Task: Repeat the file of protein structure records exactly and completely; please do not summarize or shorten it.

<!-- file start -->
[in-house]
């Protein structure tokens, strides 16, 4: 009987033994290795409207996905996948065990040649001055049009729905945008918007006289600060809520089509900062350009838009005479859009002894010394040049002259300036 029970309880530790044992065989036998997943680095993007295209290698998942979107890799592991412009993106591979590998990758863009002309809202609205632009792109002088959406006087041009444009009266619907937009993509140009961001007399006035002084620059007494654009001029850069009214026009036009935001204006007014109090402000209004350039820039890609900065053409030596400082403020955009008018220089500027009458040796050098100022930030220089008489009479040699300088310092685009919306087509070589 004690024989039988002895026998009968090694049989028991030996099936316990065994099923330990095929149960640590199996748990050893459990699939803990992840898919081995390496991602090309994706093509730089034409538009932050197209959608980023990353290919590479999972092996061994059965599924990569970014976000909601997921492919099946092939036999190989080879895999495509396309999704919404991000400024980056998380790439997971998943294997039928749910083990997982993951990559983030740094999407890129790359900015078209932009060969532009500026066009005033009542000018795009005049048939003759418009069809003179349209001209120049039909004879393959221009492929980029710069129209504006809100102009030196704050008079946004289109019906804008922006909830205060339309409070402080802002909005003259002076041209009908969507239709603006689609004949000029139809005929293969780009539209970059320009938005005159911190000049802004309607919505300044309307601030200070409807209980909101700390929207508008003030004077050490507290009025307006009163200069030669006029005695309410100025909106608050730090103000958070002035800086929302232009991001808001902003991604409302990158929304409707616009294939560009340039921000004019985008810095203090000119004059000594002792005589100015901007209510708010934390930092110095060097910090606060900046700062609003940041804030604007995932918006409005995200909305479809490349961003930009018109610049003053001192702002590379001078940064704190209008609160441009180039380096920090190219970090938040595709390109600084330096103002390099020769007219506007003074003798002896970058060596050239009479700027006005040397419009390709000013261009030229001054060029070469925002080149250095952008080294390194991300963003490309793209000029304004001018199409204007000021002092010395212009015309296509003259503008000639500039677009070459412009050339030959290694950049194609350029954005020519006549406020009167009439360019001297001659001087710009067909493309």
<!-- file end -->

[in-house]
């Protein structure tokens, strides 16, 4: 009987033994290795409207996905996948065990040649001055049009729905945008918007006289600060809520089509900062350009838009005479859009002894010394040049002259300036 029970309880530790044992065989036998997943680095993007295209290698998942979107890799592991412009993106591979590998990758863009002309809202609205632009792109002088959406006087041009444009009266619907937009993509140009961001007399006035002084620059007494654009001029850069009214026009036009935001204006007014109090402000209004350039820039890609900065053409030596400082403020955009008018220089500027009458040796050098100022930030220089008489009479040699300088310092685009919306087509070589 004690024989039988002895026998009968090694049989028991030996099936316990065994099923330990095929149960640590199996748990050893459990699939803990992840898919081995390496991602090309994706093509730089034409538009932050197209959608980023990353290919590479999972092996061994059965599924990569970014976000909601997921492919099946092939036999190989080879895999495509396309999704919404991000400024980056998380790439997971998943294997039928749910083990997982993951990559983030740094999407890129790359900015078209932009060969532009500026066009005033009542000018795009005049048939003759418009069809003179349209001209120049039909004879393959221009492929980029710069129209504006809100102009030196704050008079946004289109019906804008922006909830205060339309409070402080802002909005003259002076041209009908969507239709603006689609004949000029139809005929293969780009539209970059320009938005005159911190000049802004309607919505300044309307601030200070409807209980909101700390929207508008003030004077050490507290009025307006009163200069030669006029005695309410100025909106608050730090103000958070002035800086929302232009991001808001902003991604409302990158929304409707616009294939560009340039921000004019985008810095203090000119004059000594002792005589100015901007209510708010934390930092110095060097910090606060900046700062609003940041804030604007995932918006409005995200909305479809490349961003930009018109610049003053001192702002590379001078940064704190209008609160441009180039380096920090190219970090938040595709390109600084330096103002390099020769007219506007003074003798002896970058060596050239009479700027006005040397419009390709000013261009030229001054060029070469925002080149250095952008080294390194991300963003490309793209000029304004001018199409204007000021002092010395212009015309296509003259503008000639500039677009070459412009050339030959290694950049194609350029954005020519006549406020009167009439360019001297001659001087710009067909493309």